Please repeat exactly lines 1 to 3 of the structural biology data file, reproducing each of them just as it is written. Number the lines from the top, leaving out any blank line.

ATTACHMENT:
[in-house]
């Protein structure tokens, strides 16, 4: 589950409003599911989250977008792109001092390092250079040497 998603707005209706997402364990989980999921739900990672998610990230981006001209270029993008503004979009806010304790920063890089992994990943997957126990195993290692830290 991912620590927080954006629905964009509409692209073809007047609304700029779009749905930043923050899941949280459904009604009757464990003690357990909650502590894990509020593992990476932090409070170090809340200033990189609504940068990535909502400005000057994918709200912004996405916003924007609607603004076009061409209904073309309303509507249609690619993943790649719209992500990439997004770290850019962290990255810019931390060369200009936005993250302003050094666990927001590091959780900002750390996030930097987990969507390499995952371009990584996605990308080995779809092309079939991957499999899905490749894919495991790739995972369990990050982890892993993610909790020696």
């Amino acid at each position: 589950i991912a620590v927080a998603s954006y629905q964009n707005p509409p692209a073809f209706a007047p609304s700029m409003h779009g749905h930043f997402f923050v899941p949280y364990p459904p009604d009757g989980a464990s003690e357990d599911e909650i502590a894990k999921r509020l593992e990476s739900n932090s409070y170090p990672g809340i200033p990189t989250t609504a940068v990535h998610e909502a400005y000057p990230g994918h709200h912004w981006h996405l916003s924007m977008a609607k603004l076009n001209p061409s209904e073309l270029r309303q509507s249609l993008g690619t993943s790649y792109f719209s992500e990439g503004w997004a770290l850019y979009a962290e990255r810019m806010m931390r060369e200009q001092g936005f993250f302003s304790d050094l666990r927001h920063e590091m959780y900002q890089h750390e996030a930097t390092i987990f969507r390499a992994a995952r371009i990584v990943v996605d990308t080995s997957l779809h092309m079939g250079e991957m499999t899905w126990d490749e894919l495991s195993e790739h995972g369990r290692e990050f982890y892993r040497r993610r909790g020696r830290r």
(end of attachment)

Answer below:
[in-house]
């Protein structure tokens, strides 16, 4: 589950409003599911989250977008792109001092390092250079040497 998603707005209706997402364990989980999921739900990672998610990230981006001209270029993008503004979009806010304790920063890089992994990943997957126990195993290692830290 991912620590927080954006629905964009509409692209073809007047609304700029779009749905930043923050899941949280459904009604009757464990003690357990909650502590894990509020593992990476932090409070170090809340200033990189609504940068990535909502400005000057994918709200912004996405916003924007609607603004076009061409209904073309309303509507249609690619993943790649719209992500990439997004770290850019962290990255810019931390060369200009936005993250302003050094666990927001590091959780900002750390996030930097987990969507390499995952371009990584996605990308080995779809092309079939991957499999899905490749894919495991790739995972369990990050982890892993993610909790020696």
């Amino acid at each position: 589950i991912a620590v927080a998603s954006y629905q964009n707005p509409p692209a073809f209706a007047p609304s700029m409003h779009g749905h930043f997402f923050v899941p949280y364990p459904p009604d009757g989980a464990s003690e357990d599911e909650i502590a894990k999921r509020l593992e990476s739900n932090s409070y170090p990672g809340i200033p990189t989250t609504a940068v990535h998610e909502a400005y000057p990230g994918h709200h912004w981006h996405l916003s924007m977008a609607k603004l076009n001209p061409s209904e073309l270029r309303q509507s249609l993008g690619t993943s790649y792109f719209s992500e990439g503004w997004a770290l850019y979009a962290e990255r810019m806010m931390r060369e200009q001092g936005f993250f302003s304790d050094l666990r927001h920063e590091m959780y900002q890089h750390e996030a930097t390092i987990f969507r390499a992994a995952r371009i990584v990943v996605d990308t080995s997957l779809h092309m079939g250079e991957m499999t899905w126990d490749e894919l495991s195993e790739h995972g369990r290692e990050f982890y892993r040497r993610r909790g020696r830290r």